And a child was blessed, if only for a moment,
by the love of her shining bright star.
And given the gift of believing,
that heaven is never too far...

Origins:   It's become all too common to discover small yet important details have been altered in literary

Pink rose

pieces that have inadvertently wandered onto the Information Superhighway. This was once again the case with a poem that has turned up in countless inboxes in that the one small change transformed it into a tale about the bereaved daughter of a 9/11 victim when in fact it was penned more than a year earlier, in 2000.

The poem "Daddy's Day" is the work of Cheryl Costello-Forshey. It has appeared in Chicken Soup for the Parent's Soul and Stories for a Teen's Heart (book 2), the one published a year before the terrorist attacks of 11 September 2001, and the other a couple of months prior. Likely lifted from one of those two sources, the piece was loosed upon the Internet as "A Little Girl's Poem," "Daddy's Pink Rose" or just "Pink Rose," sometimes bearing an attribution of Leonard J. Bourret. The addition of the following stanza that transformed the departed daddy into a fireman who died in the collapse of the World Trade Center towers causes many to assume the poem was penned in response to that tragedy:

You see he was a fireman
and died just this past year
When airplanes hit the towers
and taught Americans to fear.

In 2007, the poem being circulted in cyberspace was once again altered, that time to position the departed parent as a Marine who died while serving in Iraq:

You see he is a Marine
and died just this past year
When a roadside bomb hit his convoy
and taught Americans to fear.

Neither was the case. According to its true author, Cheryl Costello-Forshey:

Daddy's Day was written because of a little girl in my life whose father was not a fireman, but who died unexpectedly. It pains this little girl greatly that someone has taken something very special to her, written because of her, and changed it to suit their own needs. Daddy's Day wasn't intended exclusively for the children of firemen, but for all children who have lost a daddy, and especially for one special little girl in my life.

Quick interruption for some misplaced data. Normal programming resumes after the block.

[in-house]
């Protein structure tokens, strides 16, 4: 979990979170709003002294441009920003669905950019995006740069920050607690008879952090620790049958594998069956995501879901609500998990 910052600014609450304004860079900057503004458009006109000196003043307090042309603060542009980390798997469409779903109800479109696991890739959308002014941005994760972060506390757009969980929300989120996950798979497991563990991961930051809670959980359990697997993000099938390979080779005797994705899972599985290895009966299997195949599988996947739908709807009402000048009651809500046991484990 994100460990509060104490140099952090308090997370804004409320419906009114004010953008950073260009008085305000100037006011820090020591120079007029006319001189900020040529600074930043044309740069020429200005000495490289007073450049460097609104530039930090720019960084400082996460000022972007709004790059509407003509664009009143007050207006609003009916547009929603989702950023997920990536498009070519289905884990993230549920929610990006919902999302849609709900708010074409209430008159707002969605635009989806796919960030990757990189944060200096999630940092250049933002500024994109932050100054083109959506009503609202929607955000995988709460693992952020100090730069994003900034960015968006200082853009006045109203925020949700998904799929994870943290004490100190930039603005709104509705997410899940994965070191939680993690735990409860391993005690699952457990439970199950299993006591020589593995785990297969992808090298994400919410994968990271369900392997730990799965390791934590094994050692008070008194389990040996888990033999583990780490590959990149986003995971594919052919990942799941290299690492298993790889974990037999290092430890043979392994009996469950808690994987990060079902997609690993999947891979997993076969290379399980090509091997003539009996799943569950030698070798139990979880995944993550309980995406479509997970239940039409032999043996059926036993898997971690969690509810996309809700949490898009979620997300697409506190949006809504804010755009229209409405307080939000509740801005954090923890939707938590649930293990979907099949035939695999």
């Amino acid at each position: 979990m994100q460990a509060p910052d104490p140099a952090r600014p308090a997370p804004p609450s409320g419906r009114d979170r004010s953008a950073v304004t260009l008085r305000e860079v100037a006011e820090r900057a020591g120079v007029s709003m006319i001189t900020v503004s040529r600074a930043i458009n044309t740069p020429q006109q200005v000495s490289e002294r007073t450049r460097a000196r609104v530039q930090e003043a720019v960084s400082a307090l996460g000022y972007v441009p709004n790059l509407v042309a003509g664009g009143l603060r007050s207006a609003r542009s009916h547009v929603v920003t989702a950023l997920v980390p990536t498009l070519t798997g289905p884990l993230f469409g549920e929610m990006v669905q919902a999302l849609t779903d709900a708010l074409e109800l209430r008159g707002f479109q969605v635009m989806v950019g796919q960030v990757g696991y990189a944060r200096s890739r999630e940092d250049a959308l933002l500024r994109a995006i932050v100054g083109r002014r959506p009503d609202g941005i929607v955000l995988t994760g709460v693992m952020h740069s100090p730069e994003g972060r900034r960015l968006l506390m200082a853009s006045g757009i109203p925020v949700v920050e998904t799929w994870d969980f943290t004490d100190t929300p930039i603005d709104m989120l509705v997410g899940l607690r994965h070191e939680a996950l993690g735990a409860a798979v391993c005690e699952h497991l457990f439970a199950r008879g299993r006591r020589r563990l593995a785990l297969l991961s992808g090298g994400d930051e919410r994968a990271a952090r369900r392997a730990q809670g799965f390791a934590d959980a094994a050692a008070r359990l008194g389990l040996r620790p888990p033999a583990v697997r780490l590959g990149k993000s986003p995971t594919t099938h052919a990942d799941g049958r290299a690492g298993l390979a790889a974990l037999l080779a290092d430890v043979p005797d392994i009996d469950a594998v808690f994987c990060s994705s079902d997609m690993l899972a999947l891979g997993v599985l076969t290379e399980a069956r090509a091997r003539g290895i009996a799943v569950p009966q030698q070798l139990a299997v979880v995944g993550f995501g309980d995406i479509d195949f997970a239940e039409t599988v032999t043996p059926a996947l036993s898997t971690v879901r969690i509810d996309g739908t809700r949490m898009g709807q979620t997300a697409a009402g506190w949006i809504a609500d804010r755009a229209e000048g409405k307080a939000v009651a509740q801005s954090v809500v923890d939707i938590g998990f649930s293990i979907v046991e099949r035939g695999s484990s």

"Daddy's Day" wasn't a factual account of a child's presentation at school; it was a fictionalized expression of what that loss meant to that one

particular little girl and by extension what similar losses mean to all children who lose parents. The classmates who didn't know the girl's father had died were an author's device to help express how often each of us walks by sorrow without recognizing it as such because we cannot see into the hearts of others.

Poems like this one help us to grasp the depth of tragedy by putting a human face upon the plain recitation of statistics and figures about casualty counts and injuries. In the story above, the little girl tells her class not just that her father passed away but also what he'd meant to her, making her loss understandable on a more significant, personal level. He becomes not just the deceased father of a classmate, but a caring and loving man who took his daughter for ice cream and brought her roses.

Barbara "father of the cried" Mikkelson

Last updated:   28 May 2007


  Sources Sources:

    Costello-Forshey, Cheryl.   "Daddy's Day."  

    From: Canfield, Jack and Mark Victor Hansen (editors).   Chicken Soup For the Parent's Soul.
        Deerfield Beach, FL: Health Communications, 2000   ISBN

    Costello-Forshey, Cheryl.   "Daddy's Day."  

    From: Gray, Alice (editor).   Stories For a Teen's Heart (Book Two).
        Multnomah Publishers, 2001   ISBN
1-57673-797-7   (p. 299).